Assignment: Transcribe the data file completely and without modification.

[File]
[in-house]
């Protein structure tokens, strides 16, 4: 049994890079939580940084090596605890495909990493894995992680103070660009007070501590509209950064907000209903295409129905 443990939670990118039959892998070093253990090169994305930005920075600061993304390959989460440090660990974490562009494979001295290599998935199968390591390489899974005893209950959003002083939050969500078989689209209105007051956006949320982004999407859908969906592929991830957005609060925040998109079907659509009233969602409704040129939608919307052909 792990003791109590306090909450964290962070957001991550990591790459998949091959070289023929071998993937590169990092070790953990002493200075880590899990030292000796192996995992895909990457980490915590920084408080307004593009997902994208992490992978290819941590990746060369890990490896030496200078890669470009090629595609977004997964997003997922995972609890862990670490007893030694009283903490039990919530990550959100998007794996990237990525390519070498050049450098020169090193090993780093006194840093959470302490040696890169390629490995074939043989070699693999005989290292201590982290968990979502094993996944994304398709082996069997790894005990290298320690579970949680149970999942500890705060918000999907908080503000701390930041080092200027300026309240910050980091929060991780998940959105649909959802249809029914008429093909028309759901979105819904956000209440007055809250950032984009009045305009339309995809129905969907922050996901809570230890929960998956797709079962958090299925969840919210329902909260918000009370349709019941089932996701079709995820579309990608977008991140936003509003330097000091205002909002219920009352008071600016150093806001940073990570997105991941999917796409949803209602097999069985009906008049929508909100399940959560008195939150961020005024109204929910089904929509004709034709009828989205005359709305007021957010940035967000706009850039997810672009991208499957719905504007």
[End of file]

[in-house]
């Protein structure tokens, strides 16, 4: 049994890079939580940084090596605890495909990493894995992680103070660009007070501590509209950064907000209903295409129905 443990939670990118039959892998070093253990090169994305930005920075600061993304390959989460440090660990974490562009494979001295290599998935199968390591390489899974005893209950959003002083939050969500078989689209209105007051956006949320982004999407859908969906592929991830957005609060925040998109079907659509009233969602409704040129939608919307052909 792990003791109590306090909450964290962070957001991550990591790459998949091959070289023929071998993937590169990092070790953990002493200075880590899990030292000796192996995992895909990457980490915590920084408080307004593009997902994208992490992978290819941590990746060369890990490896030496200078890669470009090629595609977004997964997003997922995972609890862990670490007893030694009283903490039990919530990550959100998007794996990237990525390519070498050049450098020169090193090993780093006194840093959470302490040696890169390629490995074939043989070699693999005989290292201590982290968990979502094993996944994304398709082996069997790894005990290298320690579970949680149970999942500890705060918000999907908080503000701390930041080092200027300026309240910050980091929060991780998940959105649909959802249809029914008429093909028309759901979105819904956000209440007055809250950032984009009045305009339309995809129905969907922050996901809570230890929960998956797709079962958090299925969840919210329902909260918000009370349709019941089932996701079709995820579309990608977008991140936003509003330097000091205002909002219920009352008071600016150093806001940073990570997105991941999917796409949803209602097999069985009906008049929508909100399940959560008195939150961020005024109204929910089904929509004709034709009828989205005359709305007021957010940035967000706009850039997810672009991208499957719905504007």